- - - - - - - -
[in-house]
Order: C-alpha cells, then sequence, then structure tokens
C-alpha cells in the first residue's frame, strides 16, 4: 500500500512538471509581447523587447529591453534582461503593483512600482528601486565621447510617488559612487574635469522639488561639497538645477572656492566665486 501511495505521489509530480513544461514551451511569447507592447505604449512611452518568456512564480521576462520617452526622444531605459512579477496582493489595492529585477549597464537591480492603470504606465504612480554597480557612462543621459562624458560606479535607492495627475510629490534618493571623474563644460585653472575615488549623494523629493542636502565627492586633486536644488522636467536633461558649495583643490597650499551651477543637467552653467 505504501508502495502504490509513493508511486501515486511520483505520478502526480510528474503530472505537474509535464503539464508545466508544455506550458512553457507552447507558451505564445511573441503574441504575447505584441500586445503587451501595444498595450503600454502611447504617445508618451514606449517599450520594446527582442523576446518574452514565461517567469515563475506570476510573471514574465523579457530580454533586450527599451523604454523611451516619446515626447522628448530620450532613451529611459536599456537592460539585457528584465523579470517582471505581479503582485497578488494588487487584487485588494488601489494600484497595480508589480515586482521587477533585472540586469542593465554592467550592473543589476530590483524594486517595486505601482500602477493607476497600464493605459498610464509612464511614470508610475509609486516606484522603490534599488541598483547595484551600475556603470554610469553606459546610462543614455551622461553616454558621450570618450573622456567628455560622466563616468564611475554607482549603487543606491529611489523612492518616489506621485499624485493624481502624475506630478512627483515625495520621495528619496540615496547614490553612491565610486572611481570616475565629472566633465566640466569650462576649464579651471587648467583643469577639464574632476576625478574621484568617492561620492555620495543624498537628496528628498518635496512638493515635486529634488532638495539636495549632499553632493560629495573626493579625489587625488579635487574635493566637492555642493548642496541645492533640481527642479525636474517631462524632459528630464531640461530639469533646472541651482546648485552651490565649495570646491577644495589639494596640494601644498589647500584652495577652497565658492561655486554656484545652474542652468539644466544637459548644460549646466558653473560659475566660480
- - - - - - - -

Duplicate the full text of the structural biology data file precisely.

[in-house]
Order: C-alpha cells, then sequence, then structure tokens
C-alpha cells in the first residue's frame, strides 16, 4: 500500500512538471509581447523587447529591453534582461503593483512600482528601486565621447510617488559612487574635469522639488561639497538645477572656492566665486 501511495505521489509530480513544461514551451511569447507592447505604449512611452518568456512564480521576462520617452526622444531605459512579477496582493489595492529585477549597464537591480492603470504606465504612480554597480557612462543621459562624458560606479535607492495627475510629490534618493571623474563644460585653472575615488549623494523629493542636502565627492586633486536644488522636467536633461558649495583643490597650499551651477543637467552653467 505504501508502495502504490509513493508511486501515486511520483505520478502526480510528474503530472505537474509535464503539464508545466508544455506550458512553457507552447507558451505564445511573441503574441504575447505584441500586445503587451501595444498595450503600454502611447504617445508618451514606449517599450520594446527582442523576446518574452514565461517567469515563475506570476510573471514574465523579457530580454533586450527599451523604454523611451516619446515626447522628448530620450532613451529611459536599456537592460539585457528584465523579470517582471505581479503582485497578488494588487487584487485588494488601489494600484497595480508589480515586482521587477533585472540586469542593465554592467550592473543589476530590483524594486517595486505601482500602477493607476497600464493605459498610464509612464511614470508610475509609486516606484522603490534599488541598483547595484551600475556603470554610469553606459546610462543614455551622461553616454558621450570618450573622456567628455560622466563616468564611475554607482549603487543606491529611489523612492518616489506621485499624485493624481502624475506630478512627483515625495520621495528619496540615496547614490553612491565610486572611481570616475565629472566633465566640466569650462576649464579651471587648467583643469577639464574632476576625478574621484568617492561620492555620495543624498537628496528628498518635496512638493515635486529634488532638495539636495549632499553632493560629495573626493579625489587625488579635487574635493566637492555642493548642496541645492533640481527642479525636474517631462524632459528630464531640461530639469533646472541651482546648485552651490565649495570646491577644495589639494596640494601644498589647500584652495577652497565658492561655486554656484545652474542652468539644466544637459548644460549646466558653473560659475566660480